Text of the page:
To keep my finger on the pulse of public opinion I have been staying in Mrs Teresa Gorman's house - or "lovely home", as she prefers to call it - around the corner in Lord North Street. Teresa is a simply marvellous hostess and has made me feel most comfortable, positioning her prized collection of Gonks waving in the first floor front window to give me a warm welcome. Teresa's sitting-room is also a delight: it must be years since I have seen one of those highly effective lamps in which brightly coloured pink and orange blobs of a jelly-like substance drift up and down and I have never before encountered 10 together in the same room.
"I find them ever so relaxing, Wallace dear," Teresa explained to me over a light sofa dinner of best M&S caviare-style Fishy Bobbles, hot from the microwave. "You see that yellow blob," she exclaimed, pointing at a little blob that seemed to have become stuck to the bottom. "I think of that as the lovely John Major, bless him." My bedroom, too, is deliciously cosy with Georgian-style wallpaper in lime and mauve, a Snoopy eiderdown plus, of course, Teresa's unique collection of old After Eight boxes delicately sellotaped together to form a perfect replica of Big Ben.
"But my dear Wallace," I hear you say, "this is not House and Garden magazine, this is a deeply serious column of well-informed political commentary. Much as we enjoy picking up tips on home decoration from Mrs Gorman, we expect something a little more intellectually demanding from your award- winning column. Get a move on, dear boy!" Fair enough, say I, and in deference to your wishes, I will now return to College Green and to my many television appearances since the Prime Minister's bolt from the blue on Thursday last.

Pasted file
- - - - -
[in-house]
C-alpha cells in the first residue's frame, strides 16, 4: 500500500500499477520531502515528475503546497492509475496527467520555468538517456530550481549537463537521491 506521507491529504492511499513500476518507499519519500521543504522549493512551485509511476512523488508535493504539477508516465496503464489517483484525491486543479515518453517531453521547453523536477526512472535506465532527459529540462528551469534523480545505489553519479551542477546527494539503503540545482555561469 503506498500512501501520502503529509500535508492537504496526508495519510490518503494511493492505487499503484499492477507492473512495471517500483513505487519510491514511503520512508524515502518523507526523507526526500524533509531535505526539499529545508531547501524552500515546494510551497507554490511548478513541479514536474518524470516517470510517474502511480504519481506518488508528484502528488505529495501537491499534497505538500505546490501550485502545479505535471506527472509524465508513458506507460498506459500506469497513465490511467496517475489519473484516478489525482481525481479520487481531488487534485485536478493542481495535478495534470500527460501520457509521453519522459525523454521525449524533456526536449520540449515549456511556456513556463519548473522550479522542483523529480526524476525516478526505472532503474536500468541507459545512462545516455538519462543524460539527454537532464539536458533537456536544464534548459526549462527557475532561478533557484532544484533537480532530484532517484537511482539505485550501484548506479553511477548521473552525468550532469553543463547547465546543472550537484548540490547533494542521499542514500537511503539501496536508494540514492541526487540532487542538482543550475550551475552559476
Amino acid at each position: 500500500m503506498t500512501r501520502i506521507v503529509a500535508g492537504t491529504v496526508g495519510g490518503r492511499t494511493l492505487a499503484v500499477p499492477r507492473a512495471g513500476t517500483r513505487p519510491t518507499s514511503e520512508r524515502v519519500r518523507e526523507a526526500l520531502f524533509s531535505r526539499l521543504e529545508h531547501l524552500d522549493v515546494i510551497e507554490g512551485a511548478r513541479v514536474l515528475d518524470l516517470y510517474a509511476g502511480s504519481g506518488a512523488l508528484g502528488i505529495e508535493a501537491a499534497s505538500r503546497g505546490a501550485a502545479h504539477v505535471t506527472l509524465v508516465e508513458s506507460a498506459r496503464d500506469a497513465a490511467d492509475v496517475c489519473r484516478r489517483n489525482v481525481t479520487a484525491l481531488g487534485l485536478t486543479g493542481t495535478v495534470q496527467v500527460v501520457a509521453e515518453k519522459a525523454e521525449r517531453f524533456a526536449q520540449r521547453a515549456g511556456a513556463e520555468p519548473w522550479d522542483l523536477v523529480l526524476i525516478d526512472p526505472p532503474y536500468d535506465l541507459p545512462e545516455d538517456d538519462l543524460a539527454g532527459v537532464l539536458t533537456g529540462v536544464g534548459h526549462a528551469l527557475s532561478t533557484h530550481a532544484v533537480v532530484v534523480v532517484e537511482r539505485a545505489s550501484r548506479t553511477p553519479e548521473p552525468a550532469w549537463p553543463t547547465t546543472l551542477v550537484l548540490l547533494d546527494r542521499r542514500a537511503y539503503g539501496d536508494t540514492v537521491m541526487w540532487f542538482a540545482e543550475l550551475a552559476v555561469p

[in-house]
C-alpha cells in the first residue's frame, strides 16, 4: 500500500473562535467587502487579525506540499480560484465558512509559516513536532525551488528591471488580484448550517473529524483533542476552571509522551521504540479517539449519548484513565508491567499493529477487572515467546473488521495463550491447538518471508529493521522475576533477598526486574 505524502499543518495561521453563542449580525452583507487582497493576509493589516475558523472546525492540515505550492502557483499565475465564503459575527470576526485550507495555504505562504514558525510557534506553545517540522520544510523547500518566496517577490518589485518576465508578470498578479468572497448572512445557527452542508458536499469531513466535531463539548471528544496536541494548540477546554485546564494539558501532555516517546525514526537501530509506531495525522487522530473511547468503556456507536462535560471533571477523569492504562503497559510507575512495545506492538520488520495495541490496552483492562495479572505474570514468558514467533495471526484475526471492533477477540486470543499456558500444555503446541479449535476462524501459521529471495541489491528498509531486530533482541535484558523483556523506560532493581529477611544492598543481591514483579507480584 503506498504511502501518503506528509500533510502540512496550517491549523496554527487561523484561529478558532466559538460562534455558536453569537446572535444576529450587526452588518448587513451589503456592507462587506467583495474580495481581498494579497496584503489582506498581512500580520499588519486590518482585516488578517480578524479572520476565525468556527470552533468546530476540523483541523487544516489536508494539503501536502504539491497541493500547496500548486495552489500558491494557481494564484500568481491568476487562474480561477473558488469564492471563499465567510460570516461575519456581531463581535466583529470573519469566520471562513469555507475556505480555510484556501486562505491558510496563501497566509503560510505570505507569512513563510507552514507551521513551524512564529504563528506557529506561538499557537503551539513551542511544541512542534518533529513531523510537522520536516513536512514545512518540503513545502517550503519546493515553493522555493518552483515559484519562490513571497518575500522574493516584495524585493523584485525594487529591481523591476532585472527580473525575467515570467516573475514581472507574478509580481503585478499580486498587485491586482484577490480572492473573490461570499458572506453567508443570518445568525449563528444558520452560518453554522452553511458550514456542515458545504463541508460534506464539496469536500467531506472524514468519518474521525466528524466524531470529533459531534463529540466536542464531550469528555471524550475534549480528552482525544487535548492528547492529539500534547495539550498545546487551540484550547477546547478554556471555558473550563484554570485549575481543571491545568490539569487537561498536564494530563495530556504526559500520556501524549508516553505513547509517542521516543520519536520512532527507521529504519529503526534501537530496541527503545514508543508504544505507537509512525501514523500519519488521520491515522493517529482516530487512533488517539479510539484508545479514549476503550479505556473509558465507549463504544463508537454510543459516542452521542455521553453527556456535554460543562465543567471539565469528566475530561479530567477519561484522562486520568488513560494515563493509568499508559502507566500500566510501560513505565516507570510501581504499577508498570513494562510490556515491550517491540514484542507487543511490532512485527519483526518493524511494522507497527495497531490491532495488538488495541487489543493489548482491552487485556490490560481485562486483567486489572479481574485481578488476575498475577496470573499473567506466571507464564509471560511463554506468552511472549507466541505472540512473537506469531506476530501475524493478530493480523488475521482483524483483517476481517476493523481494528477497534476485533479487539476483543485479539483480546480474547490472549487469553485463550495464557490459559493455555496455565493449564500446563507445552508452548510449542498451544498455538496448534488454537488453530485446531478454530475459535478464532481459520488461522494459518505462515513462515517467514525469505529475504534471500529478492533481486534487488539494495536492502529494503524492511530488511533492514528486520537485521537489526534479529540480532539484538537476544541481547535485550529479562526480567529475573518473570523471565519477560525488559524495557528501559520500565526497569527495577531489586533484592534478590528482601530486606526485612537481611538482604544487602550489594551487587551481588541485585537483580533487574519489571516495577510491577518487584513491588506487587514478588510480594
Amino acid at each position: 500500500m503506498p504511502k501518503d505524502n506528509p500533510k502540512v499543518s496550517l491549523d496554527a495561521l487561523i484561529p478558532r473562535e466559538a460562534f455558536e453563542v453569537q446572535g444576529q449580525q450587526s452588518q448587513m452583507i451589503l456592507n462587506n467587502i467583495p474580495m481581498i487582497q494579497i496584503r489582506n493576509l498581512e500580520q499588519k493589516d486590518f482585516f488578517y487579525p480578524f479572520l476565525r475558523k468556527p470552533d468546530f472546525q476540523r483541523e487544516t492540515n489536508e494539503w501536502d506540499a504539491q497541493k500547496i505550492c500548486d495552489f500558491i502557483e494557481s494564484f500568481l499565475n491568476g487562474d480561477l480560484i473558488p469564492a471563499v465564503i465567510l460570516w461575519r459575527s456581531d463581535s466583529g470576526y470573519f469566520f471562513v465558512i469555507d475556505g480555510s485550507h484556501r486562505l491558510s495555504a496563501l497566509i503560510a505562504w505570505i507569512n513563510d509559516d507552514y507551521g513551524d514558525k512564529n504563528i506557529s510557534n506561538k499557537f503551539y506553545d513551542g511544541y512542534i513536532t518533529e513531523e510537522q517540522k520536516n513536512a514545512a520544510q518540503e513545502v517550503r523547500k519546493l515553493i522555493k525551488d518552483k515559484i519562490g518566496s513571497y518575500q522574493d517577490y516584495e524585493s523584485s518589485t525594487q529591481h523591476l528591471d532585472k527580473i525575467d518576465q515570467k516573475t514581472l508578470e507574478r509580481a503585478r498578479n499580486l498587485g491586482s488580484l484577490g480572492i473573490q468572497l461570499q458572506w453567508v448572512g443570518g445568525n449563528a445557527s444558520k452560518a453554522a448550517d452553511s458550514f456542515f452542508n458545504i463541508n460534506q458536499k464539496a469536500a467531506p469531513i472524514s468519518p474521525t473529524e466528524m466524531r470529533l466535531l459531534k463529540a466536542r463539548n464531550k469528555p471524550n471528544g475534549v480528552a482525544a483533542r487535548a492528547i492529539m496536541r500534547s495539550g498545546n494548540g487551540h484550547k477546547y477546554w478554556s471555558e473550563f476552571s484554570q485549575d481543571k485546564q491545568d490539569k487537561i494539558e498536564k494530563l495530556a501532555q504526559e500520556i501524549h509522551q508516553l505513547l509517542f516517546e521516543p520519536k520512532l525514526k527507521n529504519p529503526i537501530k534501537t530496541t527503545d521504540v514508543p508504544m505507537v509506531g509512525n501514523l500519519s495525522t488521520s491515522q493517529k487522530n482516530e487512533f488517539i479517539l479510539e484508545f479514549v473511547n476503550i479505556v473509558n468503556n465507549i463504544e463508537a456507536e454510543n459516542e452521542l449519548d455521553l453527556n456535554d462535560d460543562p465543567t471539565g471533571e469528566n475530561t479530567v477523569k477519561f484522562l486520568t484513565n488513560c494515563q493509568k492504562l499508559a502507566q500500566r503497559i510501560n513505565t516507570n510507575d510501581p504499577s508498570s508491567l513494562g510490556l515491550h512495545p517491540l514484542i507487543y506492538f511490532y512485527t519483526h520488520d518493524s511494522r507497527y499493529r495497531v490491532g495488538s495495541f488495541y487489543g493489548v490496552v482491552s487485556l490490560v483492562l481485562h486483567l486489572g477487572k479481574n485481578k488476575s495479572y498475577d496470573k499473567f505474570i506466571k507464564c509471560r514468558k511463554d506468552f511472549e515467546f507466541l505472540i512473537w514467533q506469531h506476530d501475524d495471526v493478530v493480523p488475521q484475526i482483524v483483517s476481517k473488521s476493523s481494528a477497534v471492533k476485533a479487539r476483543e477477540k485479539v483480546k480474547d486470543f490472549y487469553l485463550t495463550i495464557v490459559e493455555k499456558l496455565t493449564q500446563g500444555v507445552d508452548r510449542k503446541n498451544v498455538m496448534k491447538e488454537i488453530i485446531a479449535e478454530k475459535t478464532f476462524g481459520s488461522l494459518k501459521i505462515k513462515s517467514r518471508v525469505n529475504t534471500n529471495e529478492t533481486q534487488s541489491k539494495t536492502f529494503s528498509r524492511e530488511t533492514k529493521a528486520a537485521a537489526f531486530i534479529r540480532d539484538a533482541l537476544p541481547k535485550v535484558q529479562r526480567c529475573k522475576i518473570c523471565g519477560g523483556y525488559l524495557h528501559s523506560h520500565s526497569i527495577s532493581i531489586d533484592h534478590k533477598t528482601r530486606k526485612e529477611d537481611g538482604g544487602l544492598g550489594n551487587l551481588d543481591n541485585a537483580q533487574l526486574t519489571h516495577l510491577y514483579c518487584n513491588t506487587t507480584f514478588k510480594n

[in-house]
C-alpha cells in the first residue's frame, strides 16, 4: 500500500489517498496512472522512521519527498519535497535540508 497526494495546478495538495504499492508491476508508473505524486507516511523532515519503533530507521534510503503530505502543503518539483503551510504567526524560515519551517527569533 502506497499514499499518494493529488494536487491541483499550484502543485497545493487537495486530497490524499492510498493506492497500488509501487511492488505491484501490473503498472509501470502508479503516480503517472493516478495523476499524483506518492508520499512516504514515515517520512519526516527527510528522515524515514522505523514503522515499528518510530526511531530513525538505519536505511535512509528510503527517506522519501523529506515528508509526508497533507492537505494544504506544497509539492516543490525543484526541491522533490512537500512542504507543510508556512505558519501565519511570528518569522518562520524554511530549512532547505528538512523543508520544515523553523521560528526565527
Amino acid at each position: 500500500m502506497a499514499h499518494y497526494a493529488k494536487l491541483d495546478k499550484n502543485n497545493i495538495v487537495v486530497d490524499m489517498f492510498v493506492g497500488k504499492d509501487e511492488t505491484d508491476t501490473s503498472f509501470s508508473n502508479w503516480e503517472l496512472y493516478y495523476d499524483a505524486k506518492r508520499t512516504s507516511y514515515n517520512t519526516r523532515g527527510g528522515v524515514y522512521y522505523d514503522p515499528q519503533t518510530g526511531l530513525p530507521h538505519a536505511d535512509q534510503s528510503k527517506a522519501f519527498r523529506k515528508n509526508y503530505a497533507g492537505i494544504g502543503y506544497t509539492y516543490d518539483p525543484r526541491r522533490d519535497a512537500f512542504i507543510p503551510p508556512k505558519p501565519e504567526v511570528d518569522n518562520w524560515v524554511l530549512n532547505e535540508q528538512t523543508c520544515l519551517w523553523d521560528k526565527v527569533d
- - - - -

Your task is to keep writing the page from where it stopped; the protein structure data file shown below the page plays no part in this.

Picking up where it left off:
I am, as you know, a leading Euro-sceptic. As I have made clear over and over again, I am sick to death of the petty rules and regulations being forced upon our once Great Nation by the Brussels bureaucrats. Did you know for instance that:
l It is now completely illegal for a British fishmonger to sell anoraks or swimwear without applying for a separate licence from the EEC.
l A publican in Grimsby reports being forced to sell escargots on draught after a surprise inspection from a French EEC controls inspector. Beer in the Great British pub will no longer be able to be diluted with the 25 per cent motor oil which gives it its distinctive deep brown colouring and flavour.
l By the year 2002 Turkish will be the first language for shopkeepers and customers in parts of Dorking, Leatherhead and surrounding areas.
l Now that the Vatican City has joined the EEC the traditional tin of British Heinz Baked Beans is to include an effigy of His Holiness Pope John Paul II on every label and profits from every fifth baked bean eaten will be going to the Vatican coffers.
l As from 1 October 1999, much-loved repeats of all time family TV classics such as Mr and Mrs, Father Dear Father and My Wife Next Door on primetime television are to be forcibly replaced by seasons of Ingmar Bergman films.
l By the end of the year the good Old British Banger will no longer be able to contain the 80 per cent animal hair that gives it its much-loved Great British taste and, further more, as a result of a draconian EEC Brussels directive, loveable vermin such as the stoat, the field-mouse, the mole, and the blackbird will no longer be able to be used in the manufacture of the Great British Pork Pie. Its crust top - traditionally made of the very finest old corn-plasters - is to be abolished in favour of a covering more "politically correct".
Like my fellow leading Euro-sceptics I believe that the crisis facing the Tory leadership has been forced upon it entirely through its subservience to the whims of the Brussels bureaucrats. And as I stand on College Green with Tony and Edward giving the viewers of Pebble Mill at One the benefit of my political insights, my mind wafts back to Lord North Street and to Mrs Gorman as she stirs her spoon around her bone-china Dynasty-style Harrods deluxe tea set anxiously awaiting the call.Reuse content